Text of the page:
Burton nurses a picturesque secret right in the heart of its town centre. Behind the busy shopping streets are the delightfully unspoilt meadows of the washlands through which the River Trent slowly meanders on its journey downstream. The town itself is renowned throughout the world as the capital of British brewing. Situated on the Staffordshire border with Derbyshire it shares close links with its neighbour, the A38 providing a fast link for both shoppers and workers.
Brewing though, no longer dominates the local economy. Food, engineering and distribution all are of growing importance. The town is well served by a good communication network, which provides relatively easy access to motorways and other major road routes. Traffic free shopping precincts and low cost parking attract visitors from a wide area.
Apart from shopping, entertainment is well catered for at Burton’s Art Centre, the Brewhouse, which runs a varied programme of art and music, dance and drama. There is also a multiplex cinema in the centre of the town and for the more energetic the Meadowside Leisure Centre provides a wide array of sporting and leisure facilities.
In Burton High Street the former home of William Bass, which he acquired in 1777, has been continuously occupied by the brewing company of that name and its successor, Coors, ever since. Originally a carrier by trade, Bass only entered the brewing trade at the age of 60. This proved to be an inspired move, as over the next one hundred years, the firm became the biggest ale brewer in the world. Worthington House, which stands on the opposite side of the road a little higher up the street, was used as the Worthington Brewery offices from 1888-1975.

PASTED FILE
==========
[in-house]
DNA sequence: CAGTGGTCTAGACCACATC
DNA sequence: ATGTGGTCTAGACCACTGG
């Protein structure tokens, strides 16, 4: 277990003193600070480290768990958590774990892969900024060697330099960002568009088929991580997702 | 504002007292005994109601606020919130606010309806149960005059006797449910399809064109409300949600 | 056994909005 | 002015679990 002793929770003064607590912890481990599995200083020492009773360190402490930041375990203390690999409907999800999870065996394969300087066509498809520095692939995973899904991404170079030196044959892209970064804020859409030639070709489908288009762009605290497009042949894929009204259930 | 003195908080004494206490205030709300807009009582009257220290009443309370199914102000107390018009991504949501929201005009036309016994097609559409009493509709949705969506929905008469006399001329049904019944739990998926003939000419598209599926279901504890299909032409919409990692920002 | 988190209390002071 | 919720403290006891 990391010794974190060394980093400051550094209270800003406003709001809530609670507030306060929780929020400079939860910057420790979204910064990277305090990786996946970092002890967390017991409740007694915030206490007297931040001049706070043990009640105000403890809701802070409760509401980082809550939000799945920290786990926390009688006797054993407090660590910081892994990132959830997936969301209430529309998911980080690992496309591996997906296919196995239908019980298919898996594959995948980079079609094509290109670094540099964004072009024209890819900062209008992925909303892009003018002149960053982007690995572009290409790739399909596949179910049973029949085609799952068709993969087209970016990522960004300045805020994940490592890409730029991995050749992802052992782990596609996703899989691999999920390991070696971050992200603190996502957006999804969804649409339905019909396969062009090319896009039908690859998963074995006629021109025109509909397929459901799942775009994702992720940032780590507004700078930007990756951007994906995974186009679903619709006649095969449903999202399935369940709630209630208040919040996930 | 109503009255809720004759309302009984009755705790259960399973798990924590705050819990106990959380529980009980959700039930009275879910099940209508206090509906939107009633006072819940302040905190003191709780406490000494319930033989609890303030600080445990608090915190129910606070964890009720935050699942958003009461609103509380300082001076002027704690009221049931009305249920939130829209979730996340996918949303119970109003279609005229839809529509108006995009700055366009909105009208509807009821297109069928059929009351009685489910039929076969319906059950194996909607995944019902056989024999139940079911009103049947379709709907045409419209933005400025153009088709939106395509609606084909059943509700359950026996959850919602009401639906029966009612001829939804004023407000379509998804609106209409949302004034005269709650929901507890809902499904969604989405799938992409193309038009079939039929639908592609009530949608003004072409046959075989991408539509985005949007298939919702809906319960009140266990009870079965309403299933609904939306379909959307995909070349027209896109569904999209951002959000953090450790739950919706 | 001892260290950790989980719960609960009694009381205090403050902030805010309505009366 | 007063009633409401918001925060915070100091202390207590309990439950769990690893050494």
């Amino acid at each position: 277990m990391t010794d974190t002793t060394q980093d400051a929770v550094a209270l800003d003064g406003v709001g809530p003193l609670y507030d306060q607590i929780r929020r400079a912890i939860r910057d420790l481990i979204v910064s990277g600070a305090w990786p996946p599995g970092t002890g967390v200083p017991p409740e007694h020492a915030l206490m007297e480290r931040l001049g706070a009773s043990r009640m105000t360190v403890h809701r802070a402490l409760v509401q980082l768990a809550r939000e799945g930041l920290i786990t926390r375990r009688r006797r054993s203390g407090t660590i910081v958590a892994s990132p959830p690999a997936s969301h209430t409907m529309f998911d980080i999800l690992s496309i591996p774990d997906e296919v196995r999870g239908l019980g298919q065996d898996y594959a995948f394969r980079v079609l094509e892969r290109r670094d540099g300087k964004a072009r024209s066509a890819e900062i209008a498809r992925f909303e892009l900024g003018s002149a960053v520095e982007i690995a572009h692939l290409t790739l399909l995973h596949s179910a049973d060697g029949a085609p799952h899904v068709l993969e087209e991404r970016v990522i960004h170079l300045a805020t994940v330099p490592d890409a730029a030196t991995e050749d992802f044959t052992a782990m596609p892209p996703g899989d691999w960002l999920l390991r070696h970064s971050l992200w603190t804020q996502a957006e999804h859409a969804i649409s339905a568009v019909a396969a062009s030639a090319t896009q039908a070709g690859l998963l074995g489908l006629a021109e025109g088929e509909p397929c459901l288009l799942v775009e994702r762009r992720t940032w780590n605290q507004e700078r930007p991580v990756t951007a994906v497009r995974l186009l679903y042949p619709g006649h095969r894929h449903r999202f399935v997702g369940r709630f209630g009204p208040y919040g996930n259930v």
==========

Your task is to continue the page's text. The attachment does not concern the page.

At the other extreme, Burton Bridge Brewery, established in 1982 is Burton’s smallest commercial brewery. The Bridge Inn situated at the front of the brewery is the town’s second oldest remaining pub. As the name suggests, the inn is located by Burton Bridge, which originally had 36 arches and was maintained by the monks of Burton Abbey. Over the road the Queen’s Hotel was built in the late 18th century on the site of The Three Queens, a former posting house which was first licensed in 1531.
Prior to that, in the medieval period, Burton Abbey dominated the town, but that too had a brewing connection, the water from the local wells being used by the monks to brew ale. The quality of the spring water seeping through the gypsum beds provided hard water rich in magnesium and calcium sulphates which was ideal for brewing.
Little of the abbey still remains, but there is evidence at the Abbey Inn of the old abbey infirmary chapel and some of the stonework can still be found in the grounds. It was one of the last abbeys to be dissolved in Staffordshire.
The growth of the abbey and the town was marked in 1200 when King John granted a market charter. To this day Burton still retains its colourful open air market supported by a spacious market hall. A carving of a bull’s head adorns the Butcher’s Entrance and is a particularly skilful piece of craftsmanship.
In the early 18th century, the Trent was made navigable as far as Burton, which opened up the market for the local brewers. This and the impetus given to brewing by the completion of the Trent and Mersey Canal in 1777, led to the growth in number of breweries operating in the town. By 1880, it was estimated that over 40 brewers had set up businesses.
The centre of the town was taken up by a network of railway lines, with 32 level crossings. Bass alone had 15 miles of private railway. There is a small scale model of the railway layout and the centre of the town as it was in 1921, at the former Bass Museum in Horninglow Street.
The Coors Visitor Centre, formerly called the Bass Museum is one of Britain’s most popular tourist attractions. It has expanded considerably since opening in 1977, now covers ten acres, and provides an excellent insight into the history of brewing in Burton. The original Joiners’ Shop, a grade II listed building, offers three floors of galleries containing items placed on loan by the trustees of the Town Museum, which closed in 1984. Marstons also provide brewery tours for groups of visitors.